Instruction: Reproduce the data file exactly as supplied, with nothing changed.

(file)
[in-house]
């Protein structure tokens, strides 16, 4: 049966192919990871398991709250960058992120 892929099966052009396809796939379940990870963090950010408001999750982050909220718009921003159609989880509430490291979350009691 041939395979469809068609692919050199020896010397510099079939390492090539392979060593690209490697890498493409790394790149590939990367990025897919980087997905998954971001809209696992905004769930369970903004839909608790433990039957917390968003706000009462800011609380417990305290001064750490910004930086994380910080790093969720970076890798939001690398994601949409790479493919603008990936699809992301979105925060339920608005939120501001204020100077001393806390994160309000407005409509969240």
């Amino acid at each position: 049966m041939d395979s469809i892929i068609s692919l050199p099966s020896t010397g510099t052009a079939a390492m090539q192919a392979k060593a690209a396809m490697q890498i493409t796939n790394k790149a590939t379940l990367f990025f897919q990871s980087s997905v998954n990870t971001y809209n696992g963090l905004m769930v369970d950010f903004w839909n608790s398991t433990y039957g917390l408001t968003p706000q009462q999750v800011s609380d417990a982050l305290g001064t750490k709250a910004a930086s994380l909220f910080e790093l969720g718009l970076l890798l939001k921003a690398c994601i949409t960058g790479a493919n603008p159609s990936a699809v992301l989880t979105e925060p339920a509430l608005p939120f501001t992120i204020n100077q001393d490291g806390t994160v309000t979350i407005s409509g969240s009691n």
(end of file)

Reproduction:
[in-house]
């Protein structure tokens, strides 16, 4: 049966192919990871398991709250960058992120 892929099966052009396809796939379940990870963090950010408001999750982050909220718009921003159609989880509430490291979350009691 041939395979469809068609692919050199020896010397510099079939390492090539392979060593690209490697890498493409790394790149590939990367990025897919980087997905998954971001809209696992905004769930369970903004839909608790433990039957917390968003706000009462800011609380417990305290001064750490910004930086994380910080790093969720970076890798939001690398994601949409790479493919603008990936699809992301979105925060339920608005939120501001204020100077001393806390994160309000407005409509969240």
């Amino acid at each position: 049966m041939d395979s469809i892929i068609s692919l050199p099966s020896t010397g510099t052009a079939a390492m090539q192919a392979k060593a690209a396809m490697q890498i493409t796939n790394k790149a590939t379940l990367f990025f897919q990871s980087s997905v998954n990870t971001y809209n696992g963090l905004m769930v369970d950010f903004w839909n608790s398991t433990y039957g917390l408001t968003p706000q009462q999750v800011s609380d417990a982050l305290g001064t750490k709250a910004a930086s994380l909220f910080e790093l969720g718009l970076l890798l939001k921003a690398c994601i949409t960058g790479a493919n603008p159609s990936a699809v992301l989880t979105e925060p339920a509430l608005p939120f501001t992120i204020n100077q001393d490291g806390t994160v309000t979350i407005s409509g969240s009691n």